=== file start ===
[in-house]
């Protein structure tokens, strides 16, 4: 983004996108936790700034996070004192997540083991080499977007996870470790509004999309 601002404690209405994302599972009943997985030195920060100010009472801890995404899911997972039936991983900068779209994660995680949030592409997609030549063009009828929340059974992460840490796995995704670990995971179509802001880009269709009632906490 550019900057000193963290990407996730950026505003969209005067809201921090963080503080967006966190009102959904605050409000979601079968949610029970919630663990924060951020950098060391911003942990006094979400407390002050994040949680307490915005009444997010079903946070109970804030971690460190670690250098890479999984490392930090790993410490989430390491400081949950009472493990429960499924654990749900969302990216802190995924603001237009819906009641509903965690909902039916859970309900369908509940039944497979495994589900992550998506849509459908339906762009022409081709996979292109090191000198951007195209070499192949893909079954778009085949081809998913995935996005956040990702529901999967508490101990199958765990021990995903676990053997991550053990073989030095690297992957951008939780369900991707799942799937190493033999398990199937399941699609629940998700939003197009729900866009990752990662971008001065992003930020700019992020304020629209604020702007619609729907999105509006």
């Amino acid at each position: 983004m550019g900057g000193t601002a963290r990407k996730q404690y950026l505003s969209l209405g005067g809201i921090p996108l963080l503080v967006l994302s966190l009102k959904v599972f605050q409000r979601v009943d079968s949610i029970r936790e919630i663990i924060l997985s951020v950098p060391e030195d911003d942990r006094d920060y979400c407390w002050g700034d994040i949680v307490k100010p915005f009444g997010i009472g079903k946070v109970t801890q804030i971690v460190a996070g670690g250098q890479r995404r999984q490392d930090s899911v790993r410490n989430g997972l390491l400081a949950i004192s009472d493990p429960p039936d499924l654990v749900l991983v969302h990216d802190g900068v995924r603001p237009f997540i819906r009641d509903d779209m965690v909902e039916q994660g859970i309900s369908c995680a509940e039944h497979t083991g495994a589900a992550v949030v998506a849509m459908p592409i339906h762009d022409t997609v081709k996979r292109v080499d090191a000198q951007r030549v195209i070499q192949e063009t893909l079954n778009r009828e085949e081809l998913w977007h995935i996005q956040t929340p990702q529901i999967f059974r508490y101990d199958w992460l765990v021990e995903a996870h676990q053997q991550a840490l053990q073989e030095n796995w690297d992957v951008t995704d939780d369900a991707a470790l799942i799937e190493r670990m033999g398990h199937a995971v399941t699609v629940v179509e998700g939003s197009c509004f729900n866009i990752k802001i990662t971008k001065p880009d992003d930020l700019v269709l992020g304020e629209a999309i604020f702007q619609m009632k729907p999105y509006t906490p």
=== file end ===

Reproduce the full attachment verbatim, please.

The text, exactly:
[in-house]
């Protein structure tokens, strides 16, 4: 983004996108936790700034996070004192997540083991080499977007996870470790509004999309 601002404690209405994302599972009943997985030195920060100010009472801890995404899911997972039936991983900068779209994660995680949030592409997609030549063009009828929340059974992460840490796995995704670990995971179509802001880009269709009632906490 550019900057000193963290990407996730950026505003969209005067809201921090963080503080967006966190009102959904605050409000979601079968949610029970919630663990924060951020950098060391911003942990006094979400407390002050994040949680307490915005009444997010079903946070109970804030971690460190670690250098890479999984490392930090790993410490989430390491400081949950009472493990429960499924654990749900969302990216802190995924603001237009819906009641509903965690909902039916859970309900369908509940039944497979495994589900992550998506849509459908339906762009022409081709996979292109090191000198951007195209070499192949893909079954778009085949081809998913995935996005956040990702529901999967508490101990199958765990021990995903676990053997991550053990073989030095690297992957951008939780369900991707799942799937190493033999398990199937399941699609629940998700939003197009729900866009990752990662971008001065992003930020700019992020304020629209604020702007619609729907999105509006």
């Amino acid at each position: 983004m550019g900057g000193t601002a963290r990407k996730q404690y950026l505003s969209l209405g005067g809201i921090p996108l963080l503080v967006l994302s966190l009102k959904v599972f605050q409000r979601v009943d079968s949610i029970r936790e919630i663990i924060l997985s951020v950098p060391e030195d911003d942990r006094d920060y979400c407390w002050g700034d994040i949680v307490k100010p915005f009444g997010i009472g079903k946070v109970t801890q804030i971690v460190a996070g670690g250098q890479r995404r999984q490392d930090s899911v790993r410490n989430g997972l390491l400081a949950i004192s009472d493990p429960p039936d499924l654990v749900l991983v969302h990216d802190g900068v995924r603001p237009f997540i819906r009641d509903d779209m965690v909902e039916q994660g859970i309900s369908c995680a509940e039944h497979t083991g495994a589900a992550v949030v998506a849509m459908p592409i339906h762009d022409t997609v081709k996979r292109v080499d090191a000198q951007r030549v195209i070499q192949e063009t893909l079954n778009r009828e085949e081809l998913w977007h995935i996005q956040t929340p990702q529901i999967f059974r508490y101990d199958w992460l765990v021990e995903a996870h676990q053997q991550a840490l053990q073989e030095n796995w690297d992957v951008t995704d939780d369900a991707a470790l799942i799937e190493r670990m033999g398990h199937a995971v399941t699609v629940v179509e998700g939003s197009c509004f729900n866009i990752k802001i990662t971008k001065p880009d992003d930020l700019v269709l992020g304020e629209a999309i604020f702007q619609m009632k729907p999105y509006t906490p």